When Governor Jay Inslee joined some Washington college student leaders yesterday afternoon to discuss state support for higher education at Seattle's Institute for Systems Biology, the conversation quickly rotated to climate change. Inslee has proposed taxing carbon emissions from this state's biggest polluters—along with a small capital gains tax—to generate more funding for education, including affordable college tuition.
The alternative source of funding would come from cutting money from social services, Inslee said.
A couple of students also brought up their universities' fossil fuel divestment efforts; Seattle University student president Eric Sype asked how the governor might encourage such policies.
"I can use the bully pulpit to address things like climate change," Inslee said, though he wasn't sure whether the state could actually mandate laws that prohibit investment in fossil fuels. But will Governor Inslee use his bully pulpit to address the fact that the Port of Seattle plans to host Shell's Arctic drilling fleet, perhaps the world's most extreme fossil fuel project on the docket?
Cornered by The Stranger while he was grabbing coffee, Inslee said he'd already directed the Department of Ecology to look into it and came up with squat.
Now he's glad that the city's getting involved:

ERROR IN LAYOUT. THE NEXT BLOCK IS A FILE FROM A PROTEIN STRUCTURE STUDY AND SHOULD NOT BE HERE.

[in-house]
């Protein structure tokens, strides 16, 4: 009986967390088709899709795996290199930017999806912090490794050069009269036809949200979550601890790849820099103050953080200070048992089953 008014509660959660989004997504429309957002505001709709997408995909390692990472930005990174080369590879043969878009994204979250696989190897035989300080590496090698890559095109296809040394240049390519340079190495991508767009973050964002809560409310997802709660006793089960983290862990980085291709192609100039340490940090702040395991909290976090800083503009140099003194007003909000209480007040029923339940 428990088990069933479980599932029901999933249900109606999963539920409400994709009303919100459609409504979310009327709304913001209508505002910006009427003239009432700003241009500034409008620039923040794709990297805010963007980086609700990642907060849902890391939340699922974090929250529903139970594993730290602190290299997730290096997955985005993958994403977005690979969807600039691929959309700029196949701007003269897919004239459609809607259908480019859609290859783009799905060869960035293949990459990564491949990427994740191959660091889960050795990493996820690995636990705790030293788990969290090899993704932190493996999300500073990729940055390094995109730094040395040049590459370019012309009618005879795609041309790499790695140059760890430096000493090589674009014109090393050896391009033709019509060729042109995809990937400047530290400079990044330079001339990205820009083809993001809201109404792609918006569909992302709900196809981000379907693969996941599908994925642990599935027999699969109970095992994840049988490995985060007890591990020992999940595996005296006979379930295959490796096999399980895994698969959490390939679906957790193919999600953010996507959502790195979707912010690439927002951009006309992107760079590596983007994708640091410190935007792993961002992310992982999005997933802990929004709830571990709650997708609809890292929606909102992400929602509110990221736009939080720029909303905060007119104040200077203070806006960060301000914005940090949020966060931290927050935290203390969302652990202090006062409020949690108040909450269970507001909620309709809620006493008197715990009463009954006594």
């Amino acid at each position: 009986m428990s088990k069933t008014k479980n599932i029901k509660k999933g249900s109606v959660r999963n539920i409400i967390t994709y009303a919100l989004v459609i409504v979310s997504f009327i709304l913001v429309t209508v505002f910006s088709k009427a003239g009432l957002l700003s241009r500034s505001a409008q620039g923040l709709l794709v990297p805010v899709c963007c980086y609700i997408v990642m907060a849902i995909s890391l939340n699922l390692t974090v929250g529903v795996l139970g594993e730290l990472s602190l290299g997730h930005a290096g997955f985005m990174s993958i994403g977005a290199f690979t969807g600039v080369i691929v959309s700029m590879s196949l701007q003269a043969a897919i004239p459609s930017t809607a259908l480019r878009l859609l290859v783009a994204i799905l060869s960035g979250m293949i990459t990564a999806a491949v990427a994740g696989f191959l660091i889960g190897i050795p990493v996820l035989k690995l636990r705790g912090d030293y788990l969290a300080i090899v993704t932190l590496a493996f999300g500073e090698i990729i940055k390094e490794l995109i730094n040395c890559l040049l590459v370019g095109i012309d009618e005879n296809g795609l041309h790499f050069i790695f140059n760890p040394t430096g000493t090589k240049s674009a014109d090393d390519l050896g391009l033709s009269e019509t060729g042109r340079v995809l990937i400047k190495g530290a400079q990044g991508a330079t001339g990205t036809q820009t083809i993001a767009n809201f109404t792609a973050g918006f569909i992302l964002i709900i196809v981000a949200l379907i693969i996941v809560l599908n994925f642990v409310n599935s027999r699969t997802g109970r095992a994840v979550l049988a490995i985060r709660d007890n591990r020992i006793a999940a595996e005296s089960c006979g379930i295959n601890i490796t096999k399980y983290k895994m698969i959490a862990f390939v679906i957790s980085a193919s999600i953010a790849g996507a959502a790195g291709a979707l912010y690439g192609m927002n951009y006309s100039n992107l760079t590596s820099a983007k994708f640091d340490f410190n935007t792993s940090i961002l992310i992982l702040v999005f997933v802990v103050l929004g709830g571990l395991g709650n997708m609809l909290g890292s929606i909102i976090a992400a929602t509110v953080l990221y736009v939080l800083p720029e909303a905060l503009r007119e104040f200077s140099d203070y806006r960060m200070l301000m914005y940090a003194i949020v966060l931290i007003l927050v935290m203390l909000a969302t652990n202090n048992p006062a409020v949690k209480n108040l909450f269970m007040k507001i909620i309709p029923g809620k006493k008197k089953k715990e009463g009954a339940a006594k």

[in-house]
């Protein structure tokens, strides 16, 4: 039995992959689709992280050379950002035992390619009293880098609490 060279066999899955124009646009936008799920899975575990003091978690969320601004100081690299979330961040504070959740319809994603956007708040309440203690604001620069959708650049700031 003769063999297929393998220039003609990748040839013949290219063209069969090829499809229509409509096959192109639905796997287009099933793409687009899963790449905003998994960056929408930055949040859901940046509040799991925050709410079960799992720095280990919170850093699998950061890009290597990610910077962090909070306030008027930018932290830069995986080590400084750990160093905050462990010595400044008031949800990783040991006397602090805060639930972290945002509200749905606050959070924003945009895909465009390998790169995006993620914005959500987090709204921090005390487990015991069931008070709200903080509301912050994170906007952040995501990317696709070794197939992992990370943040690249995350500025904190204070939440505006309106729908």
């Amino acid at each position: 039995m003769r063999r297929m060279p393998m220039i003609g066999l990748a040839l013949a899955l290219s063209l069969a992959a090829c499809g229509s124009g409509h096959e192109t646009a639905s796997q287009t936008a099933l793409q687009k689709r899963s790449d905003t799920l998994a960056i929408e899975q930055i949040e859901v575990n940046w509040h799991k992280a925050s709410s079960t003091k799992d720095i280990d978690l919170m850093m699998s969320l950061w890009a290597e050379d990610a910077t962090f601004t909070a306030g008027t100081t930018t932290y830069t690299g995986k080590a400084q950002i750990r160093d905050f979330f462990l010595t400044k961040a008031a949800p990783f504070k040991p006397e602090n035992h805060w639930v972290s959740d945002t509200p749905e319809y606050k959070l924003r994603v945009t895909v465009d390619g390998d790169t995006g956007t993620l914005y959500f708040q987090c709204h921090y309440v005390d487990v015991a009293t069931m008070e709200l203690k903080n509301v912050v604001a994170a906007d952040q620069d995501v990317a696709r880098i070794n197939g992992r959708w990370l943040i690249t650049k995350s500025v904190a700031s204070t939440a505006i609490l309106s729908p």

"I know the city is now becoming more engaged in that to require the port to have much more public input in that decision. I think that's appropriate. We at a state level, I asked our Department of Ecology to look at that and we really didn't have any permitting authority to alter what's going on there right now. So it's largely a port issue as opposed to a statewide one. But I'm glad that the city is becoming involved to require further public input. Climate change is the existential issue... I've got to move, I've got to get ready."
Unfortunately the governor was whisked away to his next event before I could ask him whether he would also use his bully pulpit to write to Secretary of the Interior Sally Jewell, who's expected to issue a decision on Arctic drilling as early as March 23. If locals are able to stop Shell from mooring in Seattle, the hope is that the precedent could help define outcomes on a national or even global level.
But now at least we know that the governor is paying attention. Perhaps he'll elaborate more if someone asks him about it during his Reddit AMA this coming Thursday at 1 p.m.